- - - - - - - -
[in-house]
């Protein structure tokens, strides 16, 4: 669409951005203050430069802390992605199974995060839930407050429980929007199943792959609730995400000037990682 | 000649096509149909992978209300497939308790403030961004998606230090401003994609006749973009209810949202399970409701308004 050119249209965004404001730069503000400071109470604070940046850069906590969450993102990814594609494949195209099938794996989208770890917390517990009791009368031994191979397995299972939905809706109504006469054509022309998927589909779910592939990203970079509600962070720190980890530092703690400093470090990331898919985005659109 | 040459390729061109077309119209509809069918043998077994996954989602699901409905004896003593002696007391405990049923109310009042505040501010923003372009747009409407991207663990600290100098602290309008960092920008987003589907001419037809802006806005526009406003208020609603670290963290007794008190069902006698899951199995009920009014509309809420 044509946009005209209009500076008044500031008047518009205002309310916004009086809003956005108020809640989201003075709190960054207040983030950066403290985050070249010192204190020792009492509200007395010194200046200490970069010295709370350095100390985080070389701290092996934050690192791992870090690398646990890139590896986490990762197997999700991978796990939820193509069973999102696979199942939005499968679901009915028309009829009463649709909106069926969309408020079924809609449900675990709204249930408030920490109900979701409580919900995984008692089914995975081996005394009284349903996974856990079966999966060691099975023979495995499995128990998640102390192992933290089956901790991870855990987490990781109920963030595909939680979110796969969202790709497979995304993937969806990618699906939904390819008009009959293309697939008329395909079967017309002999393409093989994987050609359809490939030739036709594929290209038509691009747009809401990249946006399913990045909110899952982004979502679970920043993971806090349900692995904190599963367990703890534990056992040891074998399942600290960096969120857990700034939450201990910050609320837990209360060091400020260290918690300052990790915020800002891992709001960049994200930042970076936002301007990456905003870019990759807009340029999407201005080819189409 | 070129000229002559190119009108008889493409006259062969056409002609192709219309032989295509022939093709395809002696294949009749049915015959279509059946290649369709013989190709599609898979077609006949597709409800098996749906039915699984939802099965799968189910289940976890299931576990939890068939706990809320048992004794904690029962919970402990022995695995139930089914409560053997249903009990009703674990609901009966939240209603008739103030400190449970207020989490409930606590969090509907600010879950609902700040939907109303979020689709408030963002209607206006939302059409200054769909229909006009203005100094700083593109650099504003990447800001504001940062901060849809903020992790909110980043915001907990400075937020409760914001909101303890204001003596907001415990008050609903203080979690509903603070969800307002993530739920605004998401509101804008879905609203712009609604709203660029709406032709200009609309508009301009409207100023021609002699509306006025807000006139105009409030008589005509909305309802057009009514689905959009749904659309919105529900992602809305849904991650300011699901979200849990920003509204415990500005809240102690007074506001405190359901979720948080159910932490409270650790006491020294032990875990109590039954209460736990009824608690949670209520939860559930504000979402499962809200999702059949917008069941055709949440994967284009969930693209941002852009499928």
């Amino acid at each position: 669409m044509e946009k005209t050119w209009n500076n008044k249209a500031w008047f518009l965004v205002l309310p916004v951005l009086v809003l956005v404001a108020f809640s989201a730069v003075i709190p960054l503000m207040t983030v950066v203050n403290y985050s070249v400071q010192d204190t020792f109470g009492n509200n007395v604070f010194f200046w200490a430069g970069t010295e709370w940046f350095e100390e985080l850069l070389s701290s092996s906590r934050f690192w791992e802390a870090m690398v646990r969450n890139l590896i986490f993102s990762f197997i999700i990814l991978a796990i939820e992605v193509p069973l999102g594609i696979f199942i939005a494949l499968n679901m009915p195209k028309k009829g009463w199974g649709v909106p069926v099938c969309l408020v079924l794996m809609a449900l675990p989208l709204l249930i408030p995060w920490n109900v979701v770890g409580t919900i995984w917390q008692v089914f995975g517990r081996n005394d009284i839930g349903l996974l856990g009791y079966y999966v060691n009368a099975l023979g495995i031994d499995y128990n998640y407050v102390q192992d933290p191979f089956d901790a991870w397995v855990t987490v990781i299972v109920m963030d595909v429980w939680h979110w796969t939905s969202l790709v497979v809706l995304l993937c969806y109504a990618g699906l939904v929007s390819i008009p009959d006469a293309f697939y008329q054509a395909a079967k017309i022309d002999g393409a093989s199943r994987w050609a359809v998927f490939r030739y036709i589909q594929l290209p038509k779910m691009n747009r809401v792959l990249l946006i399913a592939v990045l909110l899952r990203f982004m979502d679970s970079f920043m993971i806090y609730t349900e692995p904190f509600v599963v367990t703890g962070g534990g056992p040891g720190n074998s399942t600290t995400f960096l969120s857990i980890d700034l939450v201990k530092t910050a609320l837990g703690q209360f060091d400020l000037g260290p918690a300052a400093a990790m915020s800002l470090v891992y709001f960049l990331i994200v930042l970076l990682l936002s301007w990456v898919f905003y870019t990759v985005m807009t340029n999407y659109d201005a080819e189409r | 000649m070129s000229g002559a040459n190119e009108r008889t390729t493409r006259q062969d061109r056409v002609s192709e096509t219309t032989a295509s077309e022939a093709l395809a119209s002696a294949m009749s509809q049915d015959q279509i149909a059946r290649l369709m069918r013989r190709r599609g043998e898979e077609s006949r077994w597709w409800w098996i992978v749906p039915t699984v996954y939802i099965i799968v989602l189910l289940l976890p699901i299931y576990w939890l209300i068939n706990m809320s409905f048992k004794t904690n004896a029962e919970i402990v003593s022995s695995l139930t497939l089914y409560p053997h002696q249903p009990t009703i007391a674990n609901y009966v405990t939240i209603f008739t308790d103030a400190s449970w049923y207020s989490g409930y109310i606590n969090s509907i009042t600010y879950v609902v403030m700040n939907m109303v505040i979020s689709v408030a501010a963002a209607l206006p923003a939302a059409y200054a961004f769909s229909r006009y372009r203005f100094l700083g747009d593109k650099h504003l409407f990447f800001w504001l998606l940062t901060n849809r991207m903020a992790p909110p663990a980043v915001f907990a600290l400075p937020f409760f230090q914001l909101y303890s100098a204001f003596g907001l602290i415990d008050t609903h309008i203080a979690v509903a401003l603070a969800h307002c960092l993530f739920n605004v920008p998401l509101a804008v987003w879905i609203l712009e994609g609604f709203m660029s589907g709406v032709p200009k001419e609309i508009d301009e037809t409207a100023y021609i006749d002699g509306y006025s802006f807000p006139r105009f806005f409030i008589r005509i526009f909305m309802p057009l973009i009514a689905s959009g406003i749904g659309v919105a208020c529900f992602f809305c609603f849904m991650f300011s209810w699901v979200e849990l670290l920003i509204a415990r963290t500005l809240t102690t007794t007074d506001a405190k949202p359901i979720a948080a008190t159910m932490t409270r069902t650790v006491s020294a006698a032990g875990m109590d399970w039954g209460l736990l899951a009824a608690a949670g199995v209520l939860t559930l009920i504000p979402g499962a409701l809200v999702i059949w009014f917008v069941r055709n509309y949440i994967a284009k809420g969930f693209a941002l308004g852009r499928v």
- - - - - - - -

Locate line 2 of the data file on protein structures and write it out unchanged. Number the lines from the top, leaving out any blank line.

């Protein structure tokens, strides 16, 4: 669409951005203050430069802390992605199974995060839930407050429980929007199943792959609730995400000037990682 | 000649096509149909992978209300497939308790403030961004998606230090401003994609006749973009209810949202399970409701308004 050119249209965004404001730069503000400071109470604070940046850069906590969450993102990814594609494949195209099938794996989208770890917390517990009791009368031994191979397995299972939905809706109504006469054509022309998927589909779910592939990203970079509600962070720190980890530092703690400093470090990331898919985005659109 | 040459390729061109077309119209509809069918043998077994996954989602699901409905004896003593002696007391405990049923109310009042505040501010923003372009747009409407991207663990600290100098602290309008960092920008987003589907001419037809802006806005526009406003208020609603670290963290007794008190069902006698899951199995009920009014509309809420 044509946009005209209009500076008044500031008047518009205002309310916004009086809003956005108020809640989201003075709190960054207040983030950066403290985050070249010192204190020792009492509200007395010194200046200490970069010295709370350095100390985080070389701290092996934050690192791992870090690398646990890139590896986490990762197997999700991978796990939820193509069973999102696979199942939005499968679901009915028309009829009463649709909106069926969309408020079924809609449900675990709204249930408030920490109900979701409580919900995984008692089914995975081996005394009284349903996974856990079966999966060691099975023979495995499995128990998640102390192992933290089956901790991870855990987490990781109920963030595909939680979110796969969202790709497979995304993937969806990618699906939904390819008009009959293309697939008329395909079967017309002999393409093989994987050609359809490939030739036709594929290209038509691009747009809401990249946006399913990045909110899952982004979502679970920043993971806090349900692995904190599963367990703890534990056992040891074998399942600290960096969120857990700034939450201990910050609320837990209360060091400020260290918690300052990790915020800002891992709001960049994200930042970076936002301007990456905003870019990759807009340029999407201005080819189409 | 070129000229002559190119009108008889493409006259062969056409002609192709219309032989295509022939093709395809002696294949009749049915015959279509059946290649369709013989190709599609898979077609006949597709409800098996749906039915699984939802099965799968189910289940976890299931576990939890068939706990809320048992004794904690029962919970402990022995695995139930089914409560053997249903009990009703674990609901009966939240209603008739103030400190449970207020989490409930606590969090509907600010879950609902700040939907109303979020689709408030963002209607206006939302059409200054769909229909006009203005100094700083593109650099504003990447800001504001940062901060849809903020992790909110980043915001907990400075937020409760914001909101303890204001003596907001415990008050609903203080979690509903603070969800307002993530739920605004998401509101804008879905609203712009609604709203660029709406032709200009609309508009301009409207100023021609002699509306006025807000006139105009409030008589005509909305309802057009009514689905959009749904659309919105529900992602809305849904991650300011699901979200849990920003509204415990500005809240102690007074506001405190359901979720948080159910932490409270650790006491020294032990875990109590039954209460736990009824608690949670209520939860559930504000979402499962809200999702059949917008069941055709949440994967284009969930693209941002852009499928």